The BFI has launched a programme of film clubs across England to offer high-quality learning about film and wider screen media to aspiring young people aged 12 to 15 from disadvantaged backgrounds. The BFI Film Clubs, which will run this spring and summer, will offer online experiences, alongside more traditional face-to-face learning where possible, in locations identified as ‘Opportunity Areas’ by the Department for Education (DfE) due to social and economic challenges.
The majority of film clubs will take place in school holidays and at weekends, while seven will be held at pupil referral units (PRUs), including six delivered by Creative Media Skills Institute with the support of Henry Blake, writer-director of the multi BAFTA-nominated film County Lines. Details of the BFI Film Clubs, including booking information, can be found on the Film Clubs page.
Get the latest from the BFI
Sign up for BFI news, features, videos and podcasts.
The BFI Film Clubs programme is a pilot co-funded by the Department for Digital, Culture, Media & Sport (DCMS) Youth Accelerator Fund and the BFI through National Lottery funding. It is designed to strategically link with other existing BFI funded initiatives delivered across the UK, including: Into Film, which is supported with National Lottery funding to give 5 to 19-year-olds the chance to experience film creatively, and reaches over two thirds of UK schools; the BFI Film Academy, which offers hands-on filmmaking courses and events for 16 to 25-year-olds, providing real opportunities for a career in film (supported by National Lottery funding and DfE); and ScreenSkills, which delivers on the BFI’s Future Film Skills Strategy, developing skills and talent, and investing in the future of UK screen.
Leigh Adams, Director of Education and Skills at the BFI, said:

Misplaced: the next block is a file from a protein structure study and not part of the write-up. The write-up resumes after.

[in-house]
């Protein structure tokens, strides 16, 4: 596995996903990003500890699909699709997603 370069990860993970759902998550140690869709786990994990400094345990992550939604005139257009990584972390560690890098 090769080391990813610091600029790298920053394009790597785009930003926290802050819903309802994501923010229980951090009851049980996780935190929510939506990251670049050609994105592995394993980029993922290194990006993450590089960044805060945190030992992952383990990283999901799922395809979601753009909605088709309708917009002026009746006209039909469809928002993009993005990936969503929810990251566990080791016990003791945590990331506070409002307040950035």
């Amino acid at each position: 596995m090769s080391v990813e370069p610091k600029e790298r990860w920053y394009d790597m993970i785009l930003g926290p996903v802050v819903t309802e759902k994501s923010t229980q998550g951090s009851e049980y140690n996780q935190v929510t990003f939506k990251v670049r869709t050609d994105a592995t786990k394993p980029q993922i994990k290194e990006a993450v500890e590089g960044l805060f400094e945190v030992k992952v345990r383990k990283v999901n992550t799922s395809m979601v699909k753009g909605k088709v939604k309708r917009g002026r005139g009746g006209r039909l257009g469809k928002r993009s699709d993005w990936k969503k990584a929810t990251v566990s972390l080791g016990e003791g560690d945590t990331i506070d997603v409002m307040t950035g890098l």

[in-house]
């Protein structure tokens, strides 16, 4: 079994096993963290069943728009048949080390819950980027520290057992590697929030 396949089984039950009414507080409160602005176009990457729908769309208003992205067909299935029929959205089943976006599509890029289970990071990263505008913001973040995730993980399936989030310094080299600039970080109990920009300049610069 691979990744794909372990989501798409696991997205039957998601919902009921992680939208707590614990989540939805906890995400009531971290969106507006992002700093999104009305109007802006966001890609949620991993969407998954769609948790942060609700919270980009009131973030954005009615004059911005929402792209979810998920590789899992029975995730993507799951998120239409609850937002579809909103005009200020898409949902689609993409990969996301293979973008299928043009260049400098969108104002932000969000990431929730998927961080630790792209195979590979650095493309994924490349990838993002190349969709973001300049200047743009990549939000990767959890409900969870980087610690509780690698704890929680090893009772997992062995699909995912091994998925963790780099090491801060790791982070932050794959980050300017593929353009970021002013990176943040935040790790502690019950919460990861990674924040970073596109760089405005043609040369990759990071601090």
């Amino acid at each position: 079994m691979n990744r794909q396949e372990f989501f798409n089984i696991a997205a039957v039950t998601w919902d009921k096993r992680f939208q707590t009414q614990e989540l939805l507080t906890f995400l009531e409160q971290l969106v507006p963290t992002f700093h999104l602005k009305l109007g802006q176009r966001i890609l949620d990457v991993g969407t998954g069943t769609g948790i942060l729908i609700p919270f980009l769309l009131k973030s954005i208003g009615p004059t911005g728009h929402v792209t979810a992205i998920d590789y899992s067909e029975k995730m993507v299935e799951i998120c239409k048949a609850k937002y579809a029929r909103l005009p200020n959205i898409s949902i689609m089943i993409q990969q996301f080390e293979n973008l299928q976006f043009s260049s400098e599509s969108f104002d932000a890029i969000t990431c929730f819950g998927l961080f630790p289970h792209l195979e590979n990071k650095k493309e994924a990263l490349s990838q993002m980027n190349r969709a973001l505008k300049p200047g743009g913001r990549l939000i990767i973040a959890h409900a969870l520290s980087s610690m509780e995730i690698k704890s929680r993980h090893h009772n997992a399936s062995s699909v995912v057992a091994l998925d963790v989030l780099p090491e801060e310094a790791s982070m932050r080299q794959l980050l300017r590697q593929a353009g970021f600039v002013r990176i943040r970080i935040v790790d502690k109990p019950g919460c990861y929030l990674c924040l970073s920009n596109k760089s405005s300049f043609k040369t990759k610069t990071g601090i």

Through these new BFI Film Clubs we want to inspire the next generation of filmmakers, giving young people who might feel that it’s not for them, or that it’s an impossible dream, the chance to explore a range of films and other screen-based media, gain a real understanding of what goes into making them, the breadth of job roles available, and the pathways to other BFI programmes where they could learn more. We’re delighted to be working with providers across England to offer subsidised opportunities outside of school hours in underserved areas, as well as tailored provision within PRUs. We’re grateful to National Lottery players for helping to enable this activity.
The National Lottery raises £30 million each week for good causes across the UK.
Caroline Dinenage, Creative Industries Minister, said:
Learning about film and storytelling should be for everybody and initiatives like this one are absolutely vital to strengthen the screen skills pipeline. With our support, the BFI is creating opportunities for the producers, directors, writers and designers of the future to fall in love with film this summer.
BFI Film Clubs in 2021 (local training provider in brackets)
BFI Film Clubs open to the public:
- Blackpool (Aunty Social)
- Bradford (Reel Solutions)
- Doncaster (Showroom Workstation Sheffield)
- Fenland and East Cambridgeshire (104 Films)
- Ipswich (Signals)
- Minehead, West Somerset (Somerset Film and Video)
- Norwich (Creative Nation)
- Scarborough (Reel Solutions)
BFI Film Clubs at Pupil Referral Units:
- Bradford (Creative Media Skills Institute)
- Derby – Newton’s Walk PRU (Creative Media Skills Institute)
- Fenland (Wisbech) – TBAP Unity Academy (Flipvanmoon)
- Ipswich – Raedwald Trust (Creative Media Skills Institute)
- Norwich (Creative Media Skills Institute)
- Oldham – Kingsland PRU (Creative Media Skills Institute)
- Stoke-on-Trent – Reach Academy (Creative Media Skills Institute)